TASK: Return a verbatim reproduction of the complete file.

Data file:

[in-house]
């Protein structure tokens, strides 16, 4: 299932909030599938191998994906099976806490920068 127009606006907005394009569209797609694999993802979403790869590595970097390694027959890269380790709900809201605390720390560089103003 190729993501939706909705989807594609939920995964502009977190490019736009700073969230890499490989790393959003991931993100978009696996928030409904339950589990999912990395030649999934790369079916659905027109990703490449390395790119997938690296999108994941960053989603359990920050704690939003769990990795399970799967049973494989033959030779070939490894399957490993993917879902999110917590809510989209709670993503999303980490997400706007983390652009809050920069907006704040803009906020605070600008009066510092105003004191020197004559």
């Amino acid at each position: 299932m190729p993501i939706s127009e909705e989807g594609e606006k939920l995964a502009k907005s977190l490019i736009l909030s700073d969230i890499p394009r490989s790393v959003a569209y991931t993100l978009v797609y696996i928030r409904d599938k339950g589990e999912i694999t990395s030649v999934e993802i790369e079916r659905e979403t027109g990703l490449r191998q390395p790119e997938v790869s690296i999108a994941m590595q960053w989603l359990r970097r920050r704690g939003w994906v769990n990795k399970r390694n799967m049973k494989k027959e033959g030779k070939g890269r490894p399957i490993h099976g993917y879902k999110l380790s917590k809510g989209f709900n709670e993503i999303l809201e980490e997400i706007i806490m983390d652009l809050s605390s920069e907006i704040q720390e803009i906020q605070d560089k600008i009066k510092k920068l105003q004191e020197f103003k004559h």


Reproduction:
[in-house]
């Protein structure tokens, strides 16, 4: 299932909030599938191998994906099976806490920068 127009606006907005394009569209797609694999993802979403790869590595970097390694027959890269380790709900809201605390720390560089103003 190729993501939706909705989807594609939920995964502009977190490019736009700073969230890499490989790393959003991931993100978009696996928030409904339950589990999912990395030649999934790369079916659905027109990703490449390395790119997938690296999108994941960053989603359990920050704690939003769990990795399970799967049973494989033959030779070939490894399957490993993917879902999110917590809510989209709670993503999303980490997400706007983390652009809050920069907006704040803009906020605070600008009066510092105003004191020197004559």
């Amino acid at each position: 299932m190729p993501i939706s127009e909705e989807g594609e606006k939920l995964a502009k907005s977190l490019i736009l909030s700073d969230i890499p394009r490989s790393v959003a569209y991931t993100l978009v797609y696996i928030r409904d599938k339950g589990e999912i694999t990395s030649v999934e993802i790369e079916r659905e979403t027109g990703l490449r191998q390395p790119e997938v790869s690296i999108a994941m590595q960053w989603l359990r970097r920050r704690g939003w994906v769990n990795k399970r390694n799967m049973k494989k027959e033959g030779k070939g890269r490894p399957i490993h099976g993917y879902k999110l380790s917590k809510g989209f709900n709670e993503i999303l809201e980490e997400i706007i806490m983390d652009l809050s605390s920069e907006i704040q720390e803009i906020q605070d560089k600008i009066k510092k920068l105003q004191e020197f103003k004559h």